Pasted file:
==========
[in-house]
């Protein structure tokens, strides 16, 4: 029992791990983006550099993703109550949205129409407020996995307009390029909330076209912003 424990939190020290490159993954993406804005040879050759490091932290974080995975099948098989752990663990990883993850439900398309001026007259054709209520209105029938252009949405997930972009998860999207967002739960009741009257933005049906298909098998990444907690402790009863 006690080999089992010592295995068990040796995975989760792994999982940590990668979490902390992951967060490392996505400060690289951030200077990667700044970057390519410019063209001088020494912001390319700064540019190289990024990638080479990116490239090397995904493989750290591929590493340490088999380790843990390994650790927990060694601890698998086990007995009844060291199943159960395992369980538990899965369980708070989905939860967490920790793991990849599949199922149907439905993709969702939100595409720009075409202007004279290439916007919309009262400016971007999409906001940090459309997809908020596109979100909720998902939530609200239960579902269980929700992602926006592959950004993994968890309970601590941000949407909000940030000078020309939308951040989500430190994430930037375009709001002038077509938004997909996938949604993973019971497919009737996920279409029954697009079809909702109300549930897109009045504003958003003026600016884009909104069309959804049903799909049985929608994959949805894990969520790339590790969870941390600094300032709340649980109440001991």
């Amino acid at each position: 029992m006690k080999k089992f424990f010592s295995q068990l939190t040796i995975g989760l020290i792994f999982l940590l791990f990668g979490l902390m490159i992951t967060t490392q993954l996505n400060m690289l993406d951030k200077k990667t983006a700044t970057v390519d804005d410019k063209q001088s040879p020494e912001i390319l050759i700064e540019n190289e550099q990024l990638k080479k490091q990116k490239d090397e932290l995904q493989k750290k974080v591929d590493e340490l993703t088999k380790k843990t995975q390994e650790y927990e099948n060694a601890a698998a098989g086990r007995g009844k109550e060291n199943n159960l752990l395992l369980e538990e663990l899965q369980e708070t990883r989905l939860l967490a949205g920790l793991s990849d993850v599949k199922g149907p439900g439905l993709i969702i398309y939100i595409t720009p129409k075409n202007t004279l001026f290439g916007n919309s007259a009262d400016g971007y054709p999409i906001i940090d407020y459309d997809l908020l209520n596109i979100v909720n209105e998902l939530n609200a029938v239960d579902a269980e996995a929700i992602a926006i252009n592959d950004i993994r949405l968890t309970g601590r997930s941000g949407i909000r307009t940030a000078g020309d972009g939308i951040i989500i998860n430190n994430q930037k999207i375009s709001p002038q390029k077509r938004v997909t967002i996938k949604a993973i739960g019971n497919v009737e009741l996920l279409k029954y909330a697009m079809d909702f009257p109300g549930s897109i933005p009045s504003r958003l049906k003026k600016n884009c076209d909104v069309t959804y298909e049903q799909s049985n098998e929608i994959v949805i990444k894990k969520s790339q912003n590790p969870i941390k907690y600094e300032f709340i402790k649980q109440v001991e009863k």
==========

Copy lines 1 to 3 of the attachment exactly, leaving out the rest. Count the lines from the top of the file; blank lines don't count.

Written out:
[in-house]
């Protein structure tokens, strides 16, 4: 029992791990983006550099993703109550949205129409407020996995307009390029909330076209912003 424990939190020290490159993954993406804005040879050759490091932290974080995975099948098989752990663990990883993850439900398309001026007259054709209520209105029938252009949405997930972009998860999207967002739960009741009257933005049906298909098998990444907690402790009863 006690080999089992010592295995068990040796995975989760792994999982940590990668979490902390992951967060490392996505400060690289951030200077990667700044970057390519410019063209001088020494912001390319700064540019190289990024990638080479990116490239090397995904493989750290591929590493340490088999380790843990390994650790927990060694601890698998086990007995009844060291199943159960395992369980538990899965369980708070989905939860967490920790793991990849599949199922149907439905993709969702939100595409720009075409202007004279290439916007919309009262400016971007999409906001940090459309997809908020596109979100909720998902939530609200239960579902269980929700992602926006592959950004993994968890309970601590941000949407909000940030000078020309939308951040989500430190994430930037375009709001002038077509938004997909996938949604993973019971497919009737996920279409029954697009079809909702109300549930897109009045504003958003003026600016884009909104069309959804049903799909049985929608994959949805894990969520790339590790969870941390600094300032709340649980109440001991």
């Amino acid at each position: 029992m006690k080999k089992f424990f010592s295995q068990l939190t040796i995975g989760l020290i792994f999982l940590l791990f990668g979490l902390m490159i992951t967060t490392q993954l996505n400060m690289l993406d951030k200077k990667t983006a700044t970057v390519d804005d410019k063209q001088s040879p020494e912001i390319l050759i700064e540019n190289e550099q990024l990638k080479k490091q990116k490239d090397e932290l995904q493989k750290k974080v591929d590493e340490l993703t088999k380790k843990t995975q390994e650790y927990e099948n060694a601890a698998a098989g086990r007995g009844k109550e060291n199943n159960l752990l395992l369980e538990e663990l899965q369980e708070t990883r989905l939860l967490a949205g920790l793991s990849d993850v599949k199922g149907p439900g439905l993709i969702i398309y939100i595409t720009p129409k075409n202007t004279l001026f290439g916007n919309s007259a009262d400016g971007y054709p999409i906001i940090d407020y459309d997809l908020l209520n596109i979100v909720n209105e998902l939530n609200a029938v239960d579902a269980e996995a929700i992602a926006i252009n592959d950004i993994r949405l968890t309970g601590r997930s941000g949407i909000r307009t940030a000078g020309d972009g939308i951040i989500i998860n430190n994430q930037k999207i375009s709001p002038q390029k077509r938004v997909t967002i996938k949604a993973i739960g019971n497919v009737e009741l996920l279409k029954y909330a697009m079809d909702f009257p109300g549930s897109i933005p009045s504003r958003l049906k003026k600016n884009c076209d909104v069309t959804y298909e049903q799909s049985n098998e929608i994959v949805i990444k894990k969520s790339q912003n590790p969870i941390k907690y600094e300032f709340i402790k649980q109440v001991e009863k």